Speak for Yourself! Self-Advocacy in Health Care

patient safety building blocksThe health care system can be overwhelming to navigate and often exhausting. The diagnosis process can be physically and emotionally stressful, while waiting for results can be frustrating and anxiety-provoking. You should be empowered by your hospital to advocate for yourself and family when discussing care plans. Given the impact diagnostic testing has on your physical and psychological well-being, it’s critical you’re fully informed about the risks and benefits about each test you need. Understanding each test and its risks is essential to the diagnostic process. In order to consent to proposed diagnostic screenings and prescribed forms of treatment, you need extensive information regarding treatment options.

As a patient, you have the right to question your provider’s choices regarding testing and treatment for your medical conditions. However, it’s the responsibility of every caregiver to catch potential discrepancies in orders or treatment plans. For example, I recently had a spine X-ray ordered by my primary care doctor, but my back pain originated from the lower back region. The X-ray technician explained that the scan my doctor ordered wouldn’t capture the focal point of my pain, and wanted to call her to ensure she received an order for the appropriate scan.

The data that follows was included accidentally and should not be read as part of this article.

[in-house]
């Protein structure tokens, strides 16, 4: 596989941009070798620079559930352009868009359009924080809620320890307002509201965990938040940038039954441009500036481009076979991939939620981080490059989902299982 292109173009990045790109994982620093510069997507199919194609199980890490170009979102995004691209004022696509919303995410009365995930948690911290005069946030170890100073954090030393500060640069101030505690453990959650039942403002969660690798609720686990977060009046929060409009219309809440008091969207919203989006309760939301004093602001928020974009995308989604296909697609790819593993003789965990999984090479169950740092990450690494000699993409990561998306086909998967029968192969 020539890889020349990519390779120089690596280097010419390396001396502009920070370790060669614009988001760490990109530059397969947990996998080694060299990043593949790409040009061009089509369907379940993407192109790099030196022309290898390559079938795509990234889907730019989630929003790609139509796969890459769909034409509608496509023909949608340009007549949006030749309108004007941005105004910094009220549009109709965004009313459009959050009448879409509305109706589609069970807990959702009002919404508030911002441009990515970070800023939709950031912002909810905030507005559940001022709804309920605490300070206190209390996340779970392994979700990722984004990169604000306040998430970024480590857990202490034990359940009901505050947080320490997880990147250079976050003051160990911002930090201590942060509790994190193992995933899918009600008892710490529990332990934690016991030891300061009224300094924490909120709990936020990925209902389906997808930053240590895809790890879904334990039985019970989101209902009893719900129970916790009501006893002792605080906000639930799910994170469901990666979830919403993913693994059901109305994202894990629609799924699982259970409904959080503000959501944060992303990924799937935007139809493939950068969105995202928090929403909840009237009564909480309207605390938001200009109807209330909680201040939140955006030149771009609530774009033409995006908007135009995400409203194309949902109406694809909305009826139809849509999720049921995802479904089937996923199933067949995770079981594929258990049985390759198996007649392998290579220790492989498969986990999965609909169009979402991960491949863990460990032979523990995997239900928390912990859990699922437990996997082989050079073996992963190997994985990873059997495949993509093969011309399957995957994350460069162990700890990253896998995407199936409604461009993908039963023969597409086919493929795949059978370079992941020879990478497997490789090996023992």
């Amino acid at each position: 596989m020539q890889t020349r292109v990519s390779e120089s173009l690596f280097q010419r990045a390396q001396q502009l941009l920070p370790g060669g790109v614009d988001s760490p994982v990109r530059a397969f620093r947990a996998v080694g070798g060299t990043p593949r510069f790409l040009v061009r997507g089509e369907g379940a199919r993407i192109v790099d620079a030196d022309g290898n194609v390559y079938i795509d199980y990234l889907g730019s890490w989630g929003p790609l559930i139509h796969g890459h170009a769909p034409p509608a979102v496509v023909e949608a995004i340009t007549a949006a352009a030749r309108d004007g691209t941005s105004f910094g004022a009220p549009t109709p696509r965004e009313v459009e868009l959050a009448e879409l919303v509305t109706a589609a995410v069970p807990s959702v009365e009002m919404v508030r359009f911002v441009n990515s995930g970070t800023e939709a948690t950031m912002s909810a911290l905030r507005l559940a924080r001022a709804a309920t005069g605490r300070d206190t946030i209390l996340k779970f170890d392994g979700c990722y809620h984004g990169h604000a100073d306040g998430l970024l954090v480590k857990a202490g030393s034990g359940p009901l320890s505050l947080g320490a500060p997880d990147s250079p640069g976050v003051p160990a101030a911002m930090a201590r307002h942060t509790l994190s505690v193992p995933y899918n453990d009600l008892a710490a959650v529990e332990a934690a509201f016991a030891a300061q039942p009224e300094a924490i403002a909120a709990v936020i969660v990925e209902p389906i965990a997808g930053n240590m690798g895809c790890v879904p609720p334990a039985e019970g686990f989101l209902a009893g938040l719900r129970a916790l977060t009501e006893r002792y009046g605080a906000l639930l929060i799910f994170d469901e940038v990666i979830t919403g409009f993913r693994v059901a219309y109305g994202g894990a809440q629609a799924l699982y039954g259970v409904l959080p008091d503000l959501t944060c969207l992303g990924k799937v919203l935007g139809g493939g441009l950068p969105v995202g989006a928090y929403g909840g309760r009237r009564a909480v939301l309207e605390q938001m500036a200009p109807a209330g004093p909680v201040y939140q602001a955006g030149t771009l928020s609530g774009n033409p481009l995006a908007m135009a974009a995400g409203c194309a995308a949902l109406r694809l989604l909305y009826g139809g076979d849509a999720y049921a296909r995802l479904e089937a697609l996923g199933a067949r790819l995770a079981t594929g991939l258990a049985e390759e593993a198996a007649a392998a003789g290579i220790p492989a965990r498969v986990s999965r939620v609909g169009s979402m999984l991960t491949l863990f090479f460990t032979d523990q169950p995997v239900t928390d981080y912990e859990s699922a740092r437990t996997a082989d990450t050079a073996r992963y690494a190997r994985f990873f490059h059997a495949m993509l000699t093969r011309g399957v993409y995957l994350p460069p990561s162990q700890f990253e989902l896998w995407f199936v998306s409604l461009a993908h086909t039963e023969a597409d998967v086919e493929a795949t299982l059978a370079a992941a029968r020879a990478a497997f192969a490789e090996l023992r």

The implications of incorrect or unnecessary test administration can lead to financial and emotional stress and delays in diagnosis. Caregivers who answer your questions and validate your concerns about testing and treatment allow you to feel comfortable speaking up for yourself, and confident in your choices.

It’s critical you feel empowered to ask questions about your health care, and hospitals need to support you as you navigate care in a sometimes complex system. During Patient Safety Week, we must acknowledge that at UMass Memorial Health Care, we serve a diverse community, and our responsibility is to create pathways that allow each patient access to interpreter services, community health workers, patient advocates, social workers and others who assist patients as they navigate care.

Join the conversation. Is there a time a caregiver made you feel validated when you had concerns about your care plan? We’d love to hear about your experiences with your caregivers, and how you used self-advocacy to understand your medical care plan that was being implemented.

Guest Blogger: Victoriahope McAuliffe, Patient and Family Advisory Council, UMass Memorial Health Care

  1 comment for “Speak for Yourself! Self-Advocacy in Health Care

  1. Lora N.
    March 9, 2020 at 10:39 am

    I feel that as health care providers WE need to ensure that patients understand what is being explained to them. We tend to speak ‘our’ language and may forget that the patient is not familiar with medical terminology. I always encourage patients to call and speak to me if they have any concerns. The effort on my part will turn into a better outcome for the patient.

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